If you don’t like people who pass judgment on others, well, then you’re a liar because you can’t say you’ve never done it. And I’m about to do it. So if you don’t want to read it, find your way to the little red X in the corner of your screen and come back tomorrow when I may or may not have posted pictures of my current crafting endeavors. **There is a disclaimer at the bottom of this post because what I’m about to write will likely rub MANY people the wrong way.
I’ve posted before about my little breastfeeding crisis. In fact, I’m pretty sure I wrote about it in the post immediately preceeding this one, so if you need a refresher, you don’t have to go very far to find it. Breastfeeding has been a sacrifice, to say the least. I haven’t had cheese in five months, and I went an ENTIRE SUMMER without ICE CREAM. For real. All because I believed and still believe that breastfeeding Joshua would be the best thing for him. There will never be any convincing me otherwise.
Has he had formula? Yes. Do I think it’s poison? No, or I wouldn’t put it in my son’s body. Will he probably be going to formula full time sooner rather than later? Yes, but I’ve almost made it to my goal of six months and I’ll continue to pump until I don’t want to anymore. At which point I’ll stop. I’m sad that he no longer nurses, but he’s happy and healthy and the nighttime feedings are over in 20 minutes now, so I’ll take it.
Here’s where I get judge-y.
Breastfeeding was HARD WORK in the beginning. Seriously hard work. I felt like I nursed Joshua AROUND THE FREAKING CLOCK for the first six weeks of his life. It seemed like every hour and a half I was nursing him again, for up to 45 minutes at a time, which basically left me time to pee before it was time to start nursing him again.
THIS IS NORMAL.
This is how it’s SUPPOSED to work to ensure that A) the baby doesn’t die of starvation and b) the mother’s milk supply is well established and maintained. I know that it shouldn’t matter to me, but as someone who has overcome quite a bit to be able to breastfeed, I would’ve rather someone not even try than to “try” and quit after two weeks because her baby wanted to eat all the time and she (the mother) just couldn’t handle how time consuming it was to FEED her child.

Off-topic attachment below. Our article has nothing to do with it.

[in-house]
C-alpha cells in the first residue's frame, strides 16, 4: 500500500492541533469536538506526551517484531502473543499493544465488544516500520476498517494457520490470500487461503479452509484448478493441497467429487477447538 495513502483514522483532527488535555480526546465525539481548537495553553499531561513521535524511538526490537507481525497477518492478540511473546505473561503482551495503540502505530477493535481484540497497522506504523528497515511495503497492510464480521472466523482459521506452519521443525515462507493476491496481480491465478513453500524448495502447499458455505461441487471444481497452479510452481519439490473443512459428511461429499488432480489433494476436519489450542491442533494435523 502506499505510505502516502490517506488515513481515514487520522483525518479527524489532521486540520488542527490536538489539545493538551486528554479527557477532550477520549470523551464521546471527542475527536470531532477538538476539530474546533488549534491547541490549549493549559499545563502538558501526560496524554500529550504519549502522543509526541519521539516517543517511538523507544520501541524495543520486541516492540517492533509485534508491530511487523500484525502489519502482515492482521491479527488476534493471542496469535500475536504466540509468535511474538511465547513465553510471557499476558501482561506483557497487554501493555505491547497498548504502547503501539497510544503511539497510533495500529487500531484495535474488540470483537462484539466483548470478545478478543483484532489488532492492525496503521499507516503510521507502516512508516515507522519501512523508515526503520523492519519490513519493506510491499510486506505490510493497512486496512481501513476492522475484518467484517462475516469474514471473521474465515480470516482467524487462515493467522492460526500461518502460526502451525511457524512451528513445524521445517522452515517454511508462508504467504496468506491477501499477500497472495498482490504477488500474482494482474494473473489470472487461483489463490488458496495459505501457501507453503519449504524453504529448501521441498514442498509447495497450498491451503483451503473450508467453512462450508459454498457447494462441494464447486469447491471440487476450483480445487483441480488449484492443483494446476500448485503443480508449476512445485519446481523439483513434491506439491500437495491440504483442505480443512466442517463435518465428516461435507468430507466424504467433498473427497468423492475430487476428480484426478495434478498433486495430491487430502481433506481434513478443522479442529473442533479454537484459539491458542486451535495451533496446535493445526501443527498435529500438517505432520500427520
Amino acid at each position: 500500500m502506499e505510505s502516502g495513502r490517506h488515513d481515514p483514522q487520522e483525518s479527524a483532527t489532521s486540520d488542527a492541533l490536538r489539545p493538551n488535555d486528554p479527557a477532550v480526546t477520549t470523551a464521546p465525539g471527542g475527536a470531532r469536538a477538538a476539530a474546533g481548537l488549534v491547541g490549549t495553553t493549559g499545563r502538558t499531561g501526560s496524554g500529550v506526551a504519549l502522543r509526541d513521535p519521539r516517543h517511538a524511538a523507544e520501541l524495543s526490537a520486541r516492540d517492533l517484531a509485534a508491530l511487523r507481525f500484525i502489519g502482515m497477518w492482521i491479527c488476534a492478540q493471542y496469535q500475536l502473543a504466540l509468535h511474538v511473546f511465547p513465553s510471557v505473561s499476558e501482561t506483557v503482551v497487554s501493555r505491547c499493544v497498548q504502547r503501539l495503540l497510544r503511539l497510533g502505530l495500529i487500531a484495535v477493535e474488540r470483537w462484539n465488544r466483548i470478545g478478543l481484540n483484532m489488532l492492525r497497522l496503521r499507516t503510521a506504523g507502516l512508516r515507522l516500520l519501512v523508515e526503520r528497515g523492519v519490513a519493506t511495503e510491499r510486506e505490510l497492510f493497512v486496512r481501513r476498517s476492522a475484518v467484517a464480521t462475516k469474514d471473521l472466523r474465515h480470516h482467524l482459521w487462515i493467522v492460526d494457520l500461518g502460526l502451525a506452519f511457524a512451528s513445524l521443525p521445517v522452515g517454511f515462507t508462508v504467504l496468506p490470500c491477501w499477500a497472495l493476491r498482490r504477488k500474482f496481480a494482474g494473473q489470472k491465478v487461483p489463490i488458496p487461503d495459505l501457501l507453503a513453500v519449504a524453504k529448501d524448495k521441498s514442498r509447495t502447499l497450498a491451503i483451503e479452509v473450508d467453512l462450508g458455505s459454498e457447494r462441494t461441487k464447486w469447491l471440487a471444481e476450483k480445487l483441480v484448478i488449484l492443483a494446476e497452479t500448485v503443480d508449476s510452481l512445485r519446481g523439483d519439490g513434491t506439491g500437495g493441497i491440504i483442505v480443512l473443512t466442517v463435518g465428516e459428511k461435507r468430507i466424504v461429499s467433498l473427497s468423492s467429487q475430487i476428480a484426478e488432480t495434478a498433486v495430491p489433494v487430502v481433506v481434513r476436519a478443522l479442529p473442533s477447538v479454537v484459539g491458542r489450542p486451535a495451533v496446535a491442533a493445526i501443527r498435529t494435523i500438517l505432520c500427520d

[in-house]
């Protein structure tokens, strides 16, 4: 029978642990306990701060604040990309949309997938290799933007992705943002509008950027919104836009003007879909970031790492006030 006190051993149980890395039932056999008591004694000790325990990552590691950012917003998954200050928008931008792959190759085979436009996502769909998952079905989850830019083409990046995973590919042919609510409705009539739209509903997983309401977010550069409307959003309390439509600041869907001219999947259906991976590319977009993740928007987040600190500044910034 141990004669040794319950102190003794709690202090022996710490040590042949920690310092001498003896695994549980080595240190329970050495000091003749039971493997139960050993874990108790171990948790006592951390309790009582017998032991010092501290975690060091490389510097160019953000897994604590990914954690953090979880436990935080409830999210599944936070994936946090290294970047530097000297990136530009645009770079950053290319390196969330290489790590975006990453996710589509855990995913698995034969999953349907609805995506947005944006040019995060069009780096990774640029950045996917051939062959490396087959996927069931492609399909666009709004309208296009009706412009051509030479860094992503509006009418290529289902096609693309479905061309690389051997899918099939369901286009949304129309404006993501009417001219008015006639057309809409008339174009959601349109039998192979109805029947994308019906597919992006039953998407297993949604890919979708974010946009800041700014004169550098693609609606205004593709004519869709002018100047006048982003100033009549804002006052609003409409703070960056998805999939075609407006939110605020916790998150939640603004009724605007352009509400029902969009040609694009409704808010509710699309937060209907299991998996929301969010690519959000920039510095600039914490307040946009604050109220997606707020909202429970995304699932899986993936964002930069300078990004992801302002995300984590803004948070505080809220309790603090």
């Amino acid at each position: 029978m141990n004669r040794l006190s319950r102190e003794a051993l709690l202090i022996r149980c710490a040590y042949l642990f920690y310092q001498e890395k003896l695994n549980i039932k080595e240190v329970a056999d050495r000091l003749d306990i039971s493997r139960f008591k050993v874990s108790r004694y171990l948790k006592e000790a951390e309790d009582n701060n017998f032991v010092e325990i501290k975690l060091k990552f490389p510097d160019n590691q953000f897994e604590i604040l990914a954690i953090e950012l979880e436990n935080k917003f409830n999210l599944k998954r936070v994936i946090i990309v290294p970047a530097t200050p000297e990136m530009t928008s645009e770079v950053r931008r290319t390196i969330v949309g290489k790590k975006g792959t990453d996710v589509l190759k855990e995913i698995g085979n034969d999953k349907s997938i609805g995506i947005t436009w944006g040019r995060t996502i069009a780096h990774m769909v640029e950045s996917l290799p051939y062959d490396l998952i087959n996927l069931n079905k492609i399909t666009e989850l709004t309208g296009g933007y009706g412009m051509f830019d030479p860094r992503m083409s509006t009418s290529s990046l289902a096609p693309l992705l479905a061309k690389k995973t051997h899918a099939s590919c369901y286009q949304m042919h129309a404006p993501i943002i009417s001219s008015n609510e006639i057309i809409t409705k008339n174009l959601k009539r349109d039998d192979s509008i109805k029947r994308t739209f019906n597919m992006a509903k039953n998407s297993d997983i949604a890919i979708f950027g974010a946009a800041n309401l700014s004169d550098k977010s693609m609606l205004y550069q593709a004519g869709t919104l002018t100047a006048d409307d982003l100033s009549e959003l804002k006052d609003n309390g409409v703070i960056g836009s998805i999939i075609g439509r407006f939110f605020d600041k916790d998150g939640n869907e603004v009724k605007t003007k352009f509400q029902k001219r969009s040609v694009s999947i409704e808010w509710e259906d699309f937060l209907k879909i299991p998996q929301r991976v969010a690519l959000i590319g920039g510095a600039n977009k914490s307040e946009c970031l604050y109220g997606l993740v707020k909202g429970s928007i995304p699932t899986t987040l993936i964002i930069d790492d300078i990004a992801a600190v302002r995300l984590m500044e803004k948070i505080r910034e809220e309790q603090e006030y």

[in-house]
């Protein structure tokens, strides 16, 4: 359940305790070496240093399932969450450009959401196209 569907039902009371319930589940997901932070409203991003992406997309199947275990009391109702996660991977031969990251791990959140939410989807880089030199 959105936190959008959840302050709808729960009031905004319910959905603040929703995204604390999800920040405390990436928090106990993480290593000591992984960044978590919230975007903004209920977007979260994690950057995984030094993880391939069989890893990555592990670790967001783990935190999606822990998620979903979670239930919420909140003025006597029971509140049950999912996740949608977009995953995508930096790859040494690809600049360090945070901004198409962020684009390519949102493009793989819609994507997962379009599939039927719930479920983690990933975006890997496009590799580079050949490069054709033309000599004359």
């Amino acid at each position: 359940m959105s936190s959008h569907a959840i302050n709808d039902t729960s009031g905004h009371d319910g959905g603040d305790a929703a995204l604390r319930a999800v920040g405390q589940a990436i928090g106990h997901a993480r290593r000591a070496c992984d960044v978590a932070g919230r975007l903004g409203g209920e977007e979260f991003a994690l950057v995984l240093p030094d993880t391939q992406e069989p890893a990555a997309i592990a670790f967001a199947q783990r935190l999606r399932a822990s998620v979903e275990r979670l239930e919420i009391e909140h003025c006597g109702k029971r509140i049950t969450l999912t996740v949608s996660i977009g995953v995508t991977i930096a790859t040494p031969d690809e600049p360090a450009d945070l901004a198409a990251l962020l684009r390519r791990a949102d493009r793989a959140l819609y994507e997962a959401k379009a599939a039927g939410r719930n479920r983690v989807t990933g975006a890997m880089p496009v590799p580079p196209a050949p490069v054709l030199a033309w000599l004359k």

Okay…back to the topic at hand…
While I listened to a conversation the other day, I developed a feeling of smug superiority for my breastfeeding success. Thankfully, Joshua has not yet been really sick. He’s had a snotty nose and he’s run a low-grade temp a time or two, but as far as illnesses where Dan or I have to stay home from work to be with him, we’ve been extremely fortunate.
Yes, I realize that the chances of me being thwarted by the universe have just gone up exponentially for publicly proclaiming my good fortune at having a healthy child, but still…this needed to be said before I exploded.
I suppose that part of the reason I’ve been feeling so underappreciated lately is because this exclusive pumping business has added yet another ball to the many I’m juggling already. I am now responsible for finding an extra 80 to 100 minutes a day to prepare my child’s food for the following day. BUT–but–and here’s the point of my post.
I firmly believe that breastfeeding Joshua has kept him healthy. It has protected him from illness thus far.
I truly, 100%, without a doubt believe that. (and really, there’s no changing my mind, so there’s no point in trying.)
Moms with sick children who have chosen not to breastfeed get these “Oh you poor thing” looks and comments all the time, like they are so put-upon to have to take care of their babies when they have colds and ear infections.
I get no “Wow! You ROCK” comments from others when I politely pick up my bag and my keys and lock myself in the book room and strip down almost naked and pump while eating a sandwich and grading essays and praying to GOD that the janitors don’t pick THAT DAY to sweep the floor in the book room. Or when I have to excuse myself from social gatherings to pump milk for my child’s bottles the next day.
A lot of people look at me as if I’ve sprouted three heads when I tell them I’m going to be in the book room (which is code for “do NOT come in here under ANY circumstance”). Many have asked me how long I “plan to keep this up” like it’s some sort of nasty habit.
Where’s the love for breastfeeding mothers?
Oddly enough, typing this has not served to make me feel better about my feeling of underappreciation but has instead made me want to be the champion of breastfeeding moms everywhere.
**Here’s my disclaimer–if a mother chooses to not breastfeed, that’s totally her choice. I don’t think mothers who choose to feed their children formula are doing a bad thing necessarily. But, I do think that some recognition for those of us who make this sort of sacrifice is warranted from time to time and I’m feeling a lack of said recognition.**